The team gathered for a meeting. I stood up and looked them in the eye.
“Guys, I have to apologize. I will be missing one practice a month to work on The Sagamore,” I said. “I know I am letting you down and am sincerely sorry if you lose out because of my absence.”
Apologize? Because I have an academic responsibility?
I had made serious sacrifices to be on my team. Instead of receiving positive encouragement, I had to explain why I would miss as many practices as the typical teammate who got sick once, visited a college and had an unavoidable doctor’s appointment.
I was in an impossible position.
My job on staff at The Sagamore necessitated after-school time one week each month. My membership on a sports team also demanded near-perfect attendance, six days a week, every week.
Missing one of 24 practices per month is relatively minor. Spending 23 of the 30 or so days in every month in practice is a huge deal. My entire life does not revolve around sports, yet I take pride in committing to something such as this. Our coaches should recognize and praise us for such dedication.
Our athletic opportunities here are phenomenal: participating on a sports team is great, and our coaches are incredibly dedicated. However, the expected commitment is beyond reasonable; it is excessive.
Our teams are neither NCAA Division I, nor are they about making it to this level for most athletes.
The Common Application has 10 possible slots for extracurricular activities. We no longer live in a culture where participating in one or two activities is enough. But, with athletics especially, coaches seem to think their activity is the only one that matters, even over academics.
Though I understand everyone’s presence affects the team as a whole, no activities other than sports have the audacity to handcuff their participants.
Due to my membership on a sports team, I often feel pressure to put athletics over making up tests or meeting with teachers after school, sleeping as much as I would like, vacationing with family or meeting for other academic obligations. And my coach is more understanding than most.
The athletics department espouses the reasons to do sports, including doing better in school. I have interviewed Athletic Director Pete Rittenberg many times. He, like many coaches and athletes, mentions the leadership, dedication and determination athletics help to teach.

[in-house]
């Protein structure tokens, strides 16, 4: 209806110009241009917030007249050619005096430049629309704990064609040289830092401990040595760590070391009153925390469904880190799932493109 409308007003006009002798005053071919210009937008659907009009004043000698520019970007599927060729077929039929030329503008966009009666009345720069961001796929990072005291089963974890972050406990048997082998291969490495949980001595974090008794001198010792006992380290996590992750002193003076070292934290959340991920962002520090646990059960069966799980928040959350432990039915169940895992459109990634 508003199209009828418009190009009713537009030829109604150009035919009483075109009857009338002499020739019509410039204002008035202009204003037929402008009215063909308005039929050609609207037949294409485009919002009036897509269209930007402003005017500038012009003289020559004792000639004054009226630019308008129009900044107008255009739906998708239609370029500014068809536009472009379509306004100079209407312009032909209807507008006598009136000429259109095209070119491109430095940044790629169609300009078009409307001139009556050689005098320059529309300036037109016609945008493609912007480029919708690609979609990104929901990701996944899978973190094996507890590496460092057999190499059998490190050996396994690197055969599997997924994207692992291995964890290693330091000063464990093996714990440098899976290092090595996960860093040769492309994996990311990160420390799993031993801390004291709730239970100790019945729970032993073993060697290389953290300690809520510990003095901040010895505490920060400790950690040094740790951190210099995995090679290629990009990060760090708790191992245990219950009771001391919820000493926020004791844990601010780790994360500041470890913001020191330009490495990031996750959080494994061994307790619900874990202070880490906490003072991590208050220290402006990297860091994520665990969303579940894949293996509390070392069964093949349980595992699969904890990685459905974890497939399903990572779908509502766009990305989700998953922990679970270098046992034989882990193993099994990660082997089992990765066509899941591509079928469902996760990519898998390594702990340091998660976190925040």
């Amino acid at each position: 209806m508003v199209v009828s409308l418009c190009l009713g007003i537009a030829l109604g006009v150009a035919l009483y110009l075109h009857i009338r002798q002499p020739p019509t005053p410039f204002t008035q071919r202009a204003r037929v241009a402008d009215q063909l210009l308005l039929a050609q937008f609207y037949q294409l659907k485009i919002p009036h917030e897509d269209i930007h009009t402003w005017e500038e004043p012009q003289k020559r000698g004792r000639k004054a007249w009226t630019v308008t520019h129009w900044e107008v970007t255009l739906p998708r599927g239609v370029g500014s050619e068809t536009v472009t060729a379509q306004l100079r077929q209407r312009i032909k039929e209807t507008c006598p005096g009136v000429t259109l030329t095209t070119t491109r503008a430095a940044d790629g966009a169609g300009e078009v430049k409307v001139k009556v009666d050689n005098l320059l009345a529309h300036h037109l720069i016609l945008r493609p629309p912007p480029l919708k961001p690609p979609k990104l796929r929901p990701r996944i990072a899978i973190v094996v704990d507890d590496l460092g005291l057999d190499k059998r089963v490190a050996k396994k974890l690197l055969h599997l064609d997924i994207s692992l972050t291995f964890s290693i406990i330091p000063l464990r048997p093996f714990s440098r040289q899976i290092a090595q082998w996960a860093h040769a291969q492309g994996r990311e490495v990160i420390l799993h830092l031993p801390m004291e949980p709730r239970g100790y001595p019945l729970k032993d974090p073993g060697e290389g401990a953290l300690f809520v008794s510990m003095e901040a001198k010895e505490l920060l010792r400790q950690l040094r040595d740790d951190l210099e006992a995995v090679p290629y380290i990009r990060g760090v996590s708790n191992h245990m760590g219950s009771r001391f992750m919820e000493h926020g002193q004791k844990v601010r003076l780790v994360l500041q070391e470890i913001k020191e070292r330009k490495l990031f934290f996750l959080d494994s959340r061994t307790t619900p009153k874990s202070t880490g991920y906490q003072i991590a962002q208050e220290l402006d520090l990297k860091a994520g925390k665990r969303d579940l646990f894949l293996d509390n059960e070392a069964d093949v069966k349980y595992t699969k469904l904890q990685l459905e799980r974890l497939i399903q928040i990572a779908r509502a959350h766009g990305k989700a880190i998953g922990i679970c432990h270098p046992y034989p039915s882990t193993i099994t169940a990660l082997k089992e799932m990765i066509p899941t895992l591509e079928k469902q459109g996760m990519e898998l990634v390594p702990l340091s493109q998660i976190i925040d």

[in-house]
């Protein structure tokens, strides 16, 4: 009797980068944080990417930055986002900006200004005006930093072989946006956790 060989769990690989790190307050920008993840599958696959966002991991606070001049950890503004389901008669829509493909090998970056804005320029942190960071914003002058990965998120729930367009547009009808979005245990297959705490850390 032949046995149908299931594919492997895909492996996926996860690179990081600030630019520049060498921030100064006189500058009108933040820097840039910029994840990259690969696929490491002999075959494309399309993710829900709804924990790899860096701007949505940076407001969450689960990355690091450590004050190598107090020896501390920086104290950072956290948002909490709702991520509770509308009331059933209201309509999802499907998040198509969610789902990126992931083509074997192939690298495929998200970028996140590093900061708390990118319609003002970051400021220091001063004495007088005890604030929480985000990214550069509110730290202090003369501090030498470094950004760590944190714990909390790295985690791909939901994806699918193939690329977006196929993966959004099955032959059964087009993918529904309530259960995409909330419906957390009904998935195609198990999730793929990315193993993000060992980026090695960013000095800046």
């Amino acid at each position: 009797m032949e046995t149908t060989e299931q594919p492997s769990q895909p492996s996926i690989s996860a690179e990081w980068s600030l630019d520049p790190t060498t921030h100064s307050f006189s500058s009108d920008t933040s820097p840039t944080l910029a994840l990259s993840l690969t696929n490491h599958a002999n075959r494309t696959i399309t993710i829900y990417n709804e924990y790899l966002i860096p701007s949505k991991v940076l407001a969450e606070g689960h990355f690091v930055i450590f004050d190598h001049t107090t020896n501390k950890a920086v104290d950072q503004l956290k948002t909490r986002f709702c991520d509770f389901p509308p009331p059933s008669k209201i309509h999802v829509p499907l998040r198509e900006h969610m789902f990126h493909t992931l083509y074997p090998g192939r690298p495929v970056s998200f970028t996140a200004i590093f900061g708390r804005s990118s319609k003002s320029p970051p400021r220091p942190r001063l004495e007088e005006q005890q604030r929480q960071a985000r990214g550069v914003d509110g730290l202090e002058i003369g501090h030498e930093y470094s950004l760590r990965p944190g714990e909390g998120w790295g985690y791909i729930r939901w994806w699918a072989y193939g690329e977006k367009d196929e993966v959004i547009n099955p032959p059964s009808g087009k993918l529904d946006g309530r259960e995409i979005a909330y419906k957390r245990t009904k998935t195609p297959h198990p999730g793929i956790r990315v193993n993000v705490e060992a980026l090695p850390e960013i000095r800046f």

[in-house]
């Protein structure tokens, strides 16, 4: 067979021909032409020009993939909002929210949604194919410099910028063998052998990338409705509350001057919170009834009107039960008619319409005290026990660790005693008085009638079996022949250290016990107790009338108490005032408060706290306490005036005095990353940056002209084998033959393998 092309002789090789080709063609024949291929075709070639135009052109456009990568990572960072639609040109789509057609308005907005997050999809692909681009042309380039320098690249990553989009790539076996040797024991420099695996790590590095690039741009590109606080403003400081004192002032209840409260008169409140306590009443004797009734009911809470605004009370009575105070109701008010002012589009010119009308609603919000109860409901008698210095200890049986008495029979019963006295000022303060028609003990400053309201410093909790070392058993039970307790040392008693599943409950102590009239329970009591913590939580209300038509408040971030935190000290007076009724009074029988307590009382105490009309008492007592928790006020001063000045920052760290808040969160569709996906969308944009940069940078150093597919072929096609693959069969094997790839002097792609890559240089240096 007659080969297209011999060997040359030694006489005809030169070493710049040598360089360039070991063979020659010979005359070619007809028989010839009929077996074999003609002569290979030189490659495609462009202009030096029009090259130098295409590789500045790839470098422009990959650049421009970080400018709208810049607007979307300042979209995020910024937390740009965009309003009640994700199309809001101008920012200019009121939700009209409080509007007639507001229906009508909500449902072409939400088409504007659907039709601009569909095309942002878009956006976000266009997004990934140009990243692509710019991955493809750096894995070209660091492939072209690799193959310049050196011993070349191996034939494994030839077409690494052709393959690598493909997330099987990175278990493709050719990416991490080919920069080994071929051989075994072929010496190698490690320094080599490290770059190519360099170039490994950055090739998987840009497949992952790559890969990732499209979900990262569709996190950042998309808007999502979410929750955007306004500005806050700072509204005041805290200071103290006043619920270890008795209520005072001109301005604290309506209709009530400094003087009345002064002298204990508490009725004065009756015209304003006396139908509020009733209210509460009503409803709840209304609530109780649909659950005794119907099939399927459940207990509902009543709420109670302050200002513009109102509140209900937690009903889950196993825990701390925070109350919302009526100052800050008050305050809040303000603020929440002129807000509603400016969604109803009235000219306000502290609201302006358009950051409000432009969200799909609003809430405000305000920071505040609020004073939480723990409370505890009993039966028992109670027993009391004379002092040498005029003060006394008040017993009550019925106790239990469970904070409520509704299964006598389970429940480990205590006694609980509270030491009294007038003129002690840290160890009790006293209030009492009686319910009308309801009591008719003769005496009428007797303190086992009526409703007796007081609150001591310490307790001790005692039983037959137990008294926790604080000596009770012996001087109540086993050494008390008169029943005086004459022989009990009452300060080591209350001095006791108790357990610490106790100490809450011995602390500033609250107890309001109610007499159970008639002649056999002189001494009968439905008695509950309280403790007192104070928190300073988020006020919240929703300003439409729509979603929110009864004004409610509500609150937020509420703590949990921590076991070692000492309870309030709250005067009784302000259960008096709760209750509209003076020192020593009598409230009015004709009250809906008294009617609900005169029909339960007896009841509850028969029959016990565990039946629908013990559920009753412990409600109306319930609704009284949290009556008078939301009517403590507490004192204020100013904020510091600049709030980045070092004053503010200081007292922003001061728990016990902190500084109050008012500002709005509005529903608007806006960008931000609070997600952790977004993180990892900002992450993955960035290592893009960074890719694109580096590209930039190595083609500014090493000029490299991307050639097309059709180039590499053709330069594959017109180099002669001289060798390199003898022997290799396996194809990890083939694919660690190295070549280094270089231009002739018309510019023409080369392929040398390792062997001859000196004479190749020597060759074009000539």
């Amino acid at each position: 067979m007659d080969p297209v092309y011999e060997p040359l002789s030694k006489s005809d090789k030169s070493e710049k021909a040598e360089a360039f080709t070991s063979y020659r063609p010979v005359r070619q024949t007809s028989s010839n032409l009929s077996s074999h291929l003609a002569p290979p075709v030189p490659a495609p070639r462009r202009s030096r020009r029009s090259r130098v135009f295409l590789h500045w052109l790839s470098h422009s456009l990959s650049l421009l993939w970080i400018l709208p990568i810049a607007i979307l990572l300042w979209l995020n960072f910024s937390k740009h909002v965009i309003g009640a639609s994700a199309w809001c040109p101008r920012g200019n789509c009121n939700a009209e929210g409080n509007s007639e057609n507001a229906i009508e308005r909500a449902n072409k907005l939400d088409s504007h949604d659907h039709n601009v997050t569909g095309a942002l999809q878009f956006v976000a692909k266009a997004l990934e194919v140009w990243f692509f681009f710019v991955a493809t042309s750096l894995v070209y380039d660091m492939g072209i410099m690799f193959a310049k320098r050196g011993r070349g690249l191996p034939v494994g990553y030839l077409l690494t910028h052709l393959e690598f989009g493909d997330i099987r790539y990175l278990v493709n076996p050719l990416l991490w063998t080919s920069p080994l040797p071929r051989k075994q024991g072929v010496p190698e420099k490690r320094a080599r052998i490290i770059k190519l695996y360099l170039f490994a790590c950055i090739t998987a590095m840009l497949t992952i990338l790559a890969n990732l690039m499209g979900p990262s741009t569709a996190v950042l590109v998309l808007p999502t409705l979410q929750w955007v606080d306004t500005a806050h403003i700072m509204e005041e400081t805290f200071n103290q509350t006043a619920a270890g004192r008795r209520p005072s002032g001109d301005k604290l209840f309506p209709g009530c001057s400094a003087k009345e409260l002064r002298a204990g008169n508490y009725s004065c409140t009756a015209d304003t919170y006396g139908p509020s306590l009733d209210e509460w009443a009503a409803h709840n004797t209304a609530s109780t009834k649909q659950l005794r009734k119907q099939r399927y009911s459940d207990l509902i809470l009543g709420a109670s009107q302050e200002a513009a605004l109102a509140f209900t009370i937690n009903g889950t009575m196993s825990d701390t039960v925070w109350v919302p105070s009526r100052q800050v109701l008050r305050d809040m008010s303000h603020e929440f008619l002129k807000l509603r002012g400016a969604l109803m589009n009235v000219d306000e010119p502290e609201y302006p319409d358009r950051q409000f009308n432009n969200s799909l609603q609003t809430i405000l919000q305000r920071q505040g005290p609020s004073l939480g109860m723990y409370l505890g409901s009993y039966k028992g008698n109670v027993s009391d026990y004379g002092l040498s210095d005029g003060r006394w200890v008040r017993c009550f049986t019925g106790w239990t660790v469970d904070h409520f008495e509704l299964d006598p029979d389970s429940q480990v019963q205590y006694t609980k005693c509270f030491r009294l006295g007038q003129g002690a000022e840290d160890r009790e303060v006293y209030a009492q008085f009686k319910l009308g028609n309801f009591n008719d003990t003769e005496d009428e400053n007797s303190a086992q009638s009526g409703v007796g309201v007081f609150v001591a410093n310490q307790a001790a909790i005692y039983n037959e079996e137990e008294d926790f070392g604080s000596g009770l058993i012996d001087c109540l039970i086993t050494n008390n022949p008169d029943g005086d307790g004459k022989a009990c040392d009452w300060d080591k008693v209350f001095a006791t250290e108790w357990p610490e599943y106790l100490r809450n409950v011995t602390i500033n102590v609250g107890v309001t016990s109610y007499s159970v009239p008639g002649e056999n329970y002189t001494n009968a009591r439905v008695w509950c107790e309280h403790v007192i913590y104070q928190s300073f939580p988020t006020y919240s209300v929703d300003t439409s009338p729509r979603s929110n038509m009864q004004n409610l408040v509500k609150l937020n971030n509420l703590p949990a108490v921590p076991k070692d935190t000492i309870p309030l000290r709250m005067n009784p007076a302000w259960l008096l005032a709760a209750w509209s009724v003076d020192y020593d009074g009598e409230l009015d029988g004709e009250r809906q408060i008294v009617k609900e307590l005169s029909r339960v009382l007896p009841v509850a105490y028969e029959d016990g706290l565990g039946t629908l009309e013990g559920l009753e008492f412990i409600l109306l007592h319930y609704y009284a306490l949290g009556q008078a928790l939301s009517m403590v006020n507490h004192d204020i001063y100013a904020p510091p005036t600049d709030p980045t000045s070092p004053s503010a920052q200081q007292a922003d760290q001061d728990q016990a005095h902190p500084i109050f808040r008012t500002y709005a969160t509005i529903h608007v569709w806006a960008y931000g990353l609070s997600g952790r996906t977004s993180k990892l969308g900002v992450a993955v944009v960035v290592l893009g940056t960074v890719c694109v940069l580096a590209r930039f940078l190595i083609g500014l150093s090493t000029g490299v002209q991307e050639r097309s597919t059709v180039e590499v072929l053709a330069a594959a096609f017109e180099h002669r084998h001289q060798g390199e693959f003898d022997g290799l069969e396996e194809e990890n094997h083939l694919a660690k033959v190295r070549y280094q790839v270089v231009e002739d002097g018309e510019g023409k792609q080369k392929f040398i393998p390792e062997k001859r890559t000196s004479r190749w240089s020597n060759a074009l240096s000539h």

If a programmatic goal is to develop positive personal skills and qualities, we cannot afford to lose sight of this.
First and foremost we are students. Then we are athletes. High school is about a diploma, not a varsity letter. It is time to fall in line with the athletics department’s mantra that academics come first. No one should have to suffer academically because of a single activity and its inflexibility.
Family relationships should not be harmed by athletic commitments. I must prioritize being at practice over my vacations or risk losing out on opportunities to play and compete. However, I am about to leave my parents’ home for the rest of my life. Never again my vacation schedule line up with those of my two younger sisters.
If we travel together as a family this February or April, I will hurt my team and my own ability to compete. While I love my team, I lose out on building deeper relationships with family.
No teenager should be asked to choose between their sport and their family.
We must remember what our school’s leaders and administrators preach: balance. Dedication to a sport is important, but it should never come at the expense of academics. Practice is essential, but it should not intrude with restorative vacation time. We must rein the expectations placed on student atheletes.
High school sports teams should return to their roots. They are centered around improvement, fun and friendly competition and not world class athletic training that consumes every member’s entire life. That’s called the Olympics, and it is not for high school students.
Coaches, athletes, parents and teachers all cheer for the same team: us, the students. It is time we recognize how awesome it is to work together and build a team of caring, studious and dedicated individuals.
The last thing the athletics department should stand for is asking athletes who prioritize sports over academics or family.